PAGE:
Moving towards Industry 4.0

The commercial world is being roiled by new technologies. Old business models are being replaced by new ones and essential information technologies seem to have shorter lifespans than most small animals. One concept gaining traction in this changing business climate is Industry 4.0 — the label given to emerging “smart” factories ushering in the Fourth Industrial Revolution. Industry 4.0 is the coming together of numerous technologies such as the Internet of Things (IoT), cognitive computing, digitalization, and additive manufacturing (aka 3D printing). Tim Sandle (@timsandle) asks, “Does the Internet of things, artificial intelligence, networked production, and so on mean that industry is the precipice of a new era?”[1] He reports the Karlsruhe Institute of Technology answers that question in the affirmative and asserts “it’s time for companies to accept this.” Moreover, respondents in a survey conducted by the Institute concluded “companies will fail if they refuse digitization.”

Defining Industry 4.0 and Its Challenges

Source: iClipart

Sandle writes, “Industry 4.0 is, like many phrases, a label. It is intended to convey how industry first became mechanized (Industry 1.0); then introduced the techniques of mass production (Industry 2.0); and next took on the computer (Industry 3.0).” What does the label represent? According to Sandle, “Where Industry 4.0 comes in is with the current trajectory of automation and data exchange in manufacturing technologies. In other words such developments as cyber-physical systems, the Internet of things, cloud computing and cognitive computing. Add to this big data analytics, virtual reality and edge computing. For industry this means establishing the so-termed ‘smart factory’. Here cyber-physical systems will monitor physical processes and make decentralized decisions. Via the Internet of Things, systems will communicate and cooperate with each other, as well as and with people in real time.” Analysts from Fliptin add, “Industry 4.0 is coming fast and to compete in tomorrow’s world, and beyond, tech companies must evolve with the times.”[2] They then ask two questions: “Are you ready for Industry 4.0? And what challenges will you face in the near future?” To help answer the first question, they answer the second one (i.e., what challenges does Industry 4.0 present?). The challenges include:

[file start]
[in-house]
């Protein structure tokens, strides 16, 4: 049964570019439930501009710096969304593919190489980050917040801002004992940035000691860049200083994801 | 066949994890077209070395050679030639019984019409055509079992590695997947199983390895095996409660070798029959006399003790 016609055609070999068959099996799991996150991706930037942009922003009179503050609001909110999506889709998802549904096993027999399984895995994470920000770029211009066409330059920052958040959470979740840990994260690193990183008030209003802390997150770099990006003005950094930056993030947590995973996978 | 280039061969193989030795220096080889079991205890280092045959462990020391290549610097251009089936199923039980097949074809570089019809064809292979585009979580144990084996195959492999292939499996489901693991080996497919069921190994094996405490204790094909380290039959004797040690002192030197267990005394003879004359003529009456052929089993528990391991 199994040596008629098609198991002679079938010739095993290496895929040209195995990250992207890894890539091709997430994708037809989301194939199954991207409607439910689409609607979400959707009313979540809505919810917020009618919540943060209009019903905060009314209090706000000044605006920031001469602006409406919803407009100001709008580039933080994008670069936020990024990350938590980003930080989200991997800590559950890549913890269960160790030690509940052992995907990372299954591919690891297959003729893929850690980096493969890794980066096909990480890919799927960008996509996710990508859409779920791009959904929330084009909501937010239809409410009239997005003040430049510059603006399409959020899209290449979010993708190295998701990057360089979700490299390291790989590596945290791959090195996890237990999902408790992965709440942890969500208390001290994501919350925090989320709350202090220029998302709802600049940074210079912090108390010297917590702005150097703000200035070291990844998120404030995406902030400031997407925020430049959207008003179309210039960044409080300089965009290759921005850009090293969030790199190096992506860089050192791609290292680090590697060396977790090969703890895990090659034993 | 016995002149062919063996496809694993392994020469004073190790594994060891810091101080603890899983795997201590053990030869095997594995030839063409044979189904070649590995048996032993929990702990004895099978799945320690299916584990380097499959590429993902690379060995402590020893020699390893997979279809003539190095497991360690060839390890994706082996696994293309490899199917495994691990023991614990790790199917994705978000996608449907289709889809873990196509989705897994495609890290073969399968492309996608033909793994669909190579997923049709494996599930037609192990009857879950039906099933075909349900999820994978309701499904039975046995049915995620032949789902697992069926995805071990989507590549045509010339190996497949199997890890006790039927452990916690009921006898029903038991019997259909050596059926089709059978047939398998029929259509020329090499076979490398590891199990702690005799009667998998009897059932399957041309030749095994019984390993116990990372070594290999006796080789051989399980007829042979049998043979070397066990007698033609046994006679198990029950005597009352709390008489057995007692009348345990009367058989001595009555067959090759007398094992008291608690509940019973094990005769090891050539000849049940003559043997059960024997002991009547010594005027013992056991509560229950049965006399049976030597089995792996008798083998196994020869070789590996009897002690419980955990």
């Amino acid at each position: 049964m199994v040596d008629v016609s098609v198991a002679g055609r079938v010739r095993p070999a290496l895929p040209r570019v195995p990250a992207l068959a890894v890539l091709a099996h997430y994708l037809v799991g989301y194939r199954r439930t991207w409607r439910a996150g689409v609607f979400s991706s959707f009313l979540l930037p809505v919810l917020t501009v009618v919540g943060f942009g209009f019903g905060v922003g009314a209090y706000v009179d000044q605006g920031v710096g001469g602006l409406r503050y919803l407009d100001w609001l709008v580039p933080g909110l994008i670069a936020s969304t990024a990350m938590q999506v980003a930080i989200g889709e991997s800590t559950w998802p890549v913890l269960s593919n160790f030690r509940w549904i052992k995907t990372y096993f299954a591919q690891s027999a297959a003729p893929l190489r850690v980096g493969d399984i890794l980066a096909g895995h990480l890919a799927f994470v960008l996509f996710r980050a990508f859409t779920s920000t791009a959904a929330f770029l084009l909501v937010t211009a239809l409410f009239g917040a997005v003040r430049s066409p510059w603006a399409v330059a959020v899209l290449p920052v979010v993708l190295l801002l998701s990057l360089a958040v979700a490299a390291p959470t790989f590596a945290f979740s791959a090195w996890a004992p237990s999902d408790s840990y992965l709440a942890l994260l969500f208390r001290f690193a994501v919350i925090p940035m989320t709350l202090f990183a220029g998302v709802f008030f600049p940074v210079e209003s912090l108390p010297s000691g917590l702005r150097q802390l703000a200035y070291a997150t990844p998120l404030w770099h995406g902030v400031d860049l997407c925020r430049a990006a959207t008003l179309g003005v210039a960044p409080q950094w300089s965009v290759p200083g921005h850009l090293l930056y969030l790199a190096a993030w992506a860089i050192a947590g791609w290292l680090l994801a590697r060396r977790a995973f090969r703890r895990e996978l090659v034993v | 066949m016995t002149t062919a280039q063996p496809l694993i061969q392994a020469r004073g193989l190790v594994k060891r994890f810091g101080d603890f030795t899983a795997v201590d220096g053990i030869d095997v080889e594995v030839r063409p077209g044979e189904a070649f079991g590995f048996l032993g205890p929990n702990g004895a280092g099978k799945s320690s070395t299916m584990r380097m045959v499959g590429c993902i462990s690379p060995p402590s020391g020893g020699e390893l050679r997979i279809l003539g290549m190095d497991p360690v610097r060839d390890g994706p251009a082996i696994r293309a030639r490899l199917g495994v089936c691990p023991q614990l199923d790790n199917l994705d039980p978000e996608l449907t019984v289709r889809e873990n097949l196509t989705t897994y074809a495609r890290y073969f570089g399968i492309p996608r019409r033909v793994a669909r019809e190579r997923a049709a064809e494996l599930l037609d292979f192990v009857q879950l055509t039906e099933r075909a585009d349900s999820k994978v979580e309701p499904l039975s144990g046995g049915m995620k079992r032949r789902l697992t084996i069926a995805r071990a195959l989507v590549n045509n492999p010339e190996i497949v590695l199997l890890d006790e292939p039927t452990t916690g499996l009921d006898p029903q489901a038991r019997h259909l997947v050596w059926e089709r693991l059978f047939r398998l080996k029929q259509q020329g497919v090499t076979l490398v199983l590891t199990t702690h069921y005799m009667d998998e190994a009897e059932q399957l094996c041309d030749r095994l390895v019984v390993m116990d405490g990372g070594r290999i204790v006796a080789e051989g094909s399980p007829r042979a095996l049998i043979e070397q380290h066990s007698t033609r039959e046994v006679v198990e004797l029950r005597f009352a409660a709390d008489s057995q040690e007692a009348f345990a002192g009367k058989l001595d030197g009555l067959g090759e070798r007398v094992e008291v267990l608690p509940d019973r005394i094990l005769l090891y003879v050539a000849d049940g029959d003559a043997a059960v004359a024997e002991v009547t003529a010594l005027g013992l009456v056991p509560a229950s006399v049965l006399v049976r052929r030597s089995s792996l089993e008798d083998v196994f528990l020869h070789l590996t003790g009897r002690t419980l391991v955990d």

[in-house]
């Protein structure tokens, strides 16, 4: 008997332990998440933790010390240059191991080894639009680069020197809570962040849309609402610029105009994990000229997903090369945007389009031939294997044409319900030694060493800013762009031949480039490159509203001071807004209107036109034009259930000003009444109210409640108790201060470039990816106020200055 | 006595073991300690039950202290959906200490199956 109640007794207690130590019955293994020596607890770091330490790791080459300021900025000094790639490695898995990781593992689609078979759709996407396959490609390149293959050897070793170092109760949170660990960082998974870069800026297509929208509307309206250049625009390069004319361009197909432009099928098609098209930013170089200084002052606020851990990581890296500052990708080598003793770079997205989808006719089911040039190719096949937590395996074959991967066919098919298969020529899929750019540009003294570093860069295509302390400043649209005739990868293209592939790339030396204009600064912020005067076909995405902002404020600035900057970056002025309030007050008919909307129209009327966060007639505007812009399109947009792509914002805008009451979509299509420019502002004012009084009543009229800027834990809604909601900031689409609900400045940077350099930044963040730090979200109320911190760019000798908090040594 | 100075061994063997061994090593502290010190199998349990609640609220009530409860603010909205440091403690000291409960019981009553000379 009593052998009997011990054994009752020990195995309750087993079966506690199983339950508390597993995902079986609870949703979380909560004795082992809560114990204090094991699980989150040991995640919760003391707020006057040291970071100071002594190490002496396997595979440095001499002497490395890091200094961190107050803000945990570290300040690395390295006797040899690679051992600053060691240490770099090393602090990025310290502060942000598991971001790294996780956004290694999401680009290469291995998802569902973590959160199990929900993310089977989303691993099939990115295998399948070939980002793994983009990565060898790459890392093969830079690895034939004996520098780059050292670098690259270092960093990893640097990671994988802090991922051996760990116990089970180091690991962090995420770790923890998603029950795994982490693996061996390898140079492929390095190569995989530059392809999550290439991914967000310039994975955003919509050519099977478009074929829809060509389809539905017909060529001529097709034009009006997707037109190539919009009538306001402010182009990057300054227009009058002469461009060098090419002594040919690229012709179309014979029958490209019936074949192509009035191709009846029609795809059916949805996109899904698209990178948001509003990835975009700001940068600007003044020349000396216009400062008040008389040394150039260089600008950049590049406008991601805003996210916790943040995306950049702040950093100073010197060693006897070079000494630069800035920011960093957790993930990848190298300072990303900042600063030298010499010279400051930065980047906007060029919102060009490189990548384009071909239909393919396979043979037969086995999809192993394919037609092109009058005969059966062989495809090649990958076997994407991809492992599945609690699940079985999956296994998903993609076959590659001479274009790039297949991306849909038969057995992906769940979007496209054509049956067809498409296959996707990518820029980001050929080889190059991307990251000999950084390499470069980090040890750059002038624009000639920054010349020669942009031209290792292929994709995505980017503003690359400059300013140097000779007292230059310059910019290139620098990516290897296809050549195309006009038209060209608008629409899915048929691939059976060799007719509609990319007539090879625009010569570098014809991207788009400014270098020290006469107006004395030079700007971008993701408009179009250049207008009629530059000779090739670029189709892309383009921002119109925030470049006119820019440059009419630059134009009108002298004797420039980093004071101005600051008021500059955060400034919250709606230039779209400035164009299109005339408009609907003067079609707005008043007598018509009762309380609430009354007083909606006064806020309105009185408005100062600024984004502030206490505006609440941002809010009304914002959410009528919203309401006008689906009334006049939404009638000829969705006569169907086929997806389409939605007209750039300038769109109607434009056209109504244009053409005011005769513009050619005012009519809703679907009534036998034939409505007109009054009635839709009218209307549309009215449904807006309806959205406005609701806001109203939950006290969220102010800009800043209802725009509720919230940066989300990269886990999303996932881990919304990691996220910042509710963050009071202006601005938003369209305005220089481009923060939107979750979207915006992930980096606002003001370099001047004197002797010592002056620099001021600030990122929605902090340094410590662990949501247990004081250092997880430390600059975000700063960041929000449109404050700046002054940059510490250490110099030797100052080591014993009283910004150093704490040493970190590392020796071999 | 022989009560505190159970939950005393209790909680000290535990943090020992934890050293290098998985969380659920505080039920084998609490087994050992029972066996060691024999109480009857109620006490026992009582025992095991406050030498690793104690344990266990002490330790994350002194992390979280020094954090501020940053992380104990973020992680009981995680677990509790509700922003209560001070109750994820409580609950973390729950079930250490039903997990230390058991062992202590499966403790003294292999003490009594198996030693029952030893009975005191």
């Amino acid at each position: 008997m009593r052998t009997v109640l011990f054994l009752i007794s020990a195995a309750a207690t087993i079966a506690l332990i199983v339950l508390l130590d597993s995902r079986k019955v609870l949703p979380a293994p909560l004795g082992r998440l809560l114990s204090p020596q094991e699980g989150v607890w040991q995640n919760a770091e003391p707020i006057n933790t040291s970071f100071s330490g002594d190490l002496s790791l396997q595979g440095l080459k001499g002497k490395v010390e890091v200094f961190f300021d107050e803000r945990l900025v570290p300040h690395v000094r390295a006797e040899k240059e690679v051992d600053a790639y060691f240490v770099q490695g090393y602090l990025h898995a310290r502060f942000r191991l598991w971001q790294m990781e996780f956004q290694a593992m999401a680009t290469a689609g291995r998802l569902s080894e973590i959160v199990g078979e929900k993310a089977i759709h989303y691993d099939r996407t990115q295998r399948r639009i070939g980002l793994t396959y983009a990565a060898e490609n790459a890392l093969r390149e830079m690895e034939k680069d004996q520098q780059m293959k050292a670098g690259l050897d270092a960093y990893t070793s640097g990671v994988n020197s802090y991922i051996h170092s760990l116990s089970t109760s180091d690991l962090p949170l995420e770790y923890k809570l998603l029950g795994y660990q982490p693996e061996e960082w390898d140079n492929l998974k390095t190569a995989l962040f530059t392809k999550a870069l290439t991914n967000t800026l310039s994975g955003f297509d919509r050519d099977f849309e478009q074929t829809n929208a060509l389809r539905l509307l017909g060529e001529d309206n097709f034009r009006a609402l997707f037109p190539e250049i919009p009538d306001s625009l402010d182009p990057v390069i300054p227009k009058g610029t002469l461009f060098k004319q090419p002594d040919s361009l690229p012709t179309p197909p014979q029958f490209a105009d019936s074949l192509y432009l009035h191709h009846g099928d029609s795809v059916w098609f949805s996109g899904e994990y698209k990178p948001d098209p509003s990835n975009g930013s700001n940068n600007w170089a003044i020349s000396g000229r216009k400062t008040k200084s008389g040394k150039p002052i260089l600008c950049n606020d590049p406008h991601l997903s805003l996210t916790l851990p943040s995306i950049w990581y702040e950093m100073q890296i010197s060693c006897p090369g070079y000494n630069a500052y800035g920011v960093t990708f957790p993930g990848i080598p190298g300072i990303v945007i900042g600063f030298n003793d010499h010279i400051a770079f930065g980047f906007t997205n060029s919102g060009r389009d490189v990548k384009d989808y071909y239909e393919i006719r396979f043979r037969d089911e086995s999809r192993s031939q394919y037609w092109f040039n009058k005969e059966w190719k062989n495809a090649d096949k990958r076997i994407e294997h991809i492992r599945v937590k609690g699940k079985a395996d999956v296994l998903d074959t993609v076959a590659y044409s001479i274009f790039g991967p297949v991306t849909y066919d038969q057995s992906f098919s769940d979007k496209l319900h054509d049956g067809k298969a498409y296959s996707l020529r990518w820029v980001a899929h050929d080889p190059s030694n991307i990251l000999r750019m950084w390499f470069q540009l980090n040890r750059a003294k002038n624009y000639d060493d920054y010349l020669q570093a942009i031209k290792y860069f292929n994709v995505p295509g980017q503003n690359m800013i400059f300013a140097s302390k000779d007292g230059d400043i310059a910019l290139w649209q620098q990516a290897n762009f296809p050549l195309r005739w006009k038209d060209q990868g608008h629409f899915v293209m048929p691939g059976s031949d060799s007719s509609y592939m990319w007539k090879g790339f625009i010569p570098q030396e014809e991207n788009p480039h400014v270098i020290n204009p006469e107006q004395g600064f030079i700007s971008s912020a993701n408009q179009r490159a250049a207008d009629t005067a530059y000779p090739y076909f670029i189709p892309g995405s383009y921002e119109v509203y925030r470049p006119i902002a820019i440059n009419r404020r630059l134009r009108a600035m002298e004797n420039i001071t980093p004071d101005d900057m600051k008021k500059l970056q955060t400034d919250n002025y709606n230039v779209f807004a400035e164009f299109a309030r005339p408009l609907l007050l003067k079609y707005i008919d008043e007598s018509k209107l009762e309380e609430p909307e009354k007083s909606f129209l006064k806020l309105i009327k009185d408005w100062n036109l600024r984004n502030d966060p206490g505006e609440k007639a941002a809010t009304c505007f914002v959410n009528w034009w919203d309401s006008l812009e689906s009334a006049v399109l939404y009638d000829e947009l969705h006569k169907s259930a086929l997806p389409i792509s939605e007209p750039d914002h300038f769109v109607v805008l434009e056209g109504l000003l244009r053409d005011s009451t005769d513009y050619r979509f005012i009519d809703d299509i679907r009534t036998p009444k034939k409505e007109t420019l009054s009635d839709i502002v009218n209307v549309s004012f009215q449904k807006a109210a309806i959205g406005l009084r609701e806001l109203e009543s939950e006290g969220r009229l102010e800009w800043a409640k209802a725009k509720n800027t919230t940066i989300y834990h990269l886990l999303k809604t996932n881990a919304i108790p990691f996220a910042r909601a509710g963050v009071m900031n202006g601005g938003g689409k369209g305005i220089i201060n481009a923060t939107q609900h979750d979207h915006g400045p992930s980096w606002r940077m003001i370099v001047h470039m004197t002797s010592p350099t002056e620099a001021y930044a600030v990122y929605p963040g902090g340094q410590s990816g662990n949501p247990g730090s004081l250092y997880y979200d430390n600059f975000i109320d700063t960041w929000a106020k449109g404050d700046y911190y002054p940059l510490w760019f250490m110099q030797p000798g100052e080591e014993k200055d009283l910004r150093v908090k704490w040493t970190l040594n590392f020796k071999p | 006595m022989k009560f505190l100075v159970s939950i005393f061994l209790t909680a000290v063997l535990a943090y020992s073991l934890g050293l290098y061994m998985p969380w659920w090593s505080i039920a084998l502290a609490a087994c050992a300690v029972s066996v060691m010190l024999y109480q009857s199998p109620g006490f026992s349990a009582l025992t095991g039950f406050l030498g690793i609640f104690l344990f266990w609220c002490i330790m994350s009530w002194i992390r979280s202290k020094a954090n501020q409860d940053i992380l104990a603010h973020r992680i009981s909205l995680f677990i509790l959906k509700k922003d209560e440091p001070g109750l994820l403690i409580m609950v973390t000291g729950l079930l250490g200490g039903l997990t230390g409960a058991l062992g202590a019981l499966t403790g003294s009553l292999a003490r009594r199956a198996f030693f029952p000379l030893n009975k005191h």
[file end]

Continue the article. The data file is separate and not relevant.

• New business models  —  the definition of a new strategy
  • Rethinking your organization and processes to maximize new outcomes
  • Understanding your business case
  • Conducting successful pilots
  • Helping your organization to understand where action is needed
  • Change management, something that is too often overlooked
  • Examination of company culture
  • The genuine interconnection of all departments
  • Recruiting and developing new talent

Obviously, a lot of groundwork needs to be done before an organization can start transforming itself in to a digital enterprise (or building a smart factory).

Moving towards Industry 4.0

There isn’t a single blueprint (i.e., no one-size-fits-all model) organizations can use to transform into an enterprises suitable for the digital age and Industry 4.0 operations. Nevertheless, there are a few general principles that can be followed.

Identify Goals and Generate Strategies

If you don’t know where you are going, you’ll never get there. The conversation Alice had with the Cheshire Cat in Lewis Carroll’s Alice in Wonderland sums up this principle pretty well:

“Would you tell me, please, which way I ought to go from here?”
“That depends a good deal on where you want to get to,” said the Cat.
“I don’t much care where—” said Alice.
“Then it doesn’t matter which way you go,” said the Cat.
“—so long as I get SOMEWHERE,” Alice added as an explanation.
“Oh, you’re sure to do that,” said the Cat, “if you only walk long enough.”

Organizations won’t succeed if they just want to go “somewhere.” They need to identify specific goals and then generate strategies that will help them achieve those goals. Sandle writes, “First, identify promising applications and break this down into easier-to-handle packages. This involves looking at areas of production and products in a stepwise manner.” If you are not sure where to begin, Aurimas Bakas, chairman of DocLogix, recommends beginning with setting goals to improve processes. “Companies should take an end-to-end look at their existing processes and look to increase collaboration, as well as simplify how the company functions wherever possible. Automation and information-related processes are a key part of the smart factory.”[3] Bakas warns, however, “[Companies] shouldn’t replicate and automate bad business processes.” As Bill Gates (@BillGates) once noted, “The first rule of any technology used in a business is that automation applied to an efficient operation will magnify the efficiency. The second is that automation applied to an inefficient operation will magnify the inefficiency.”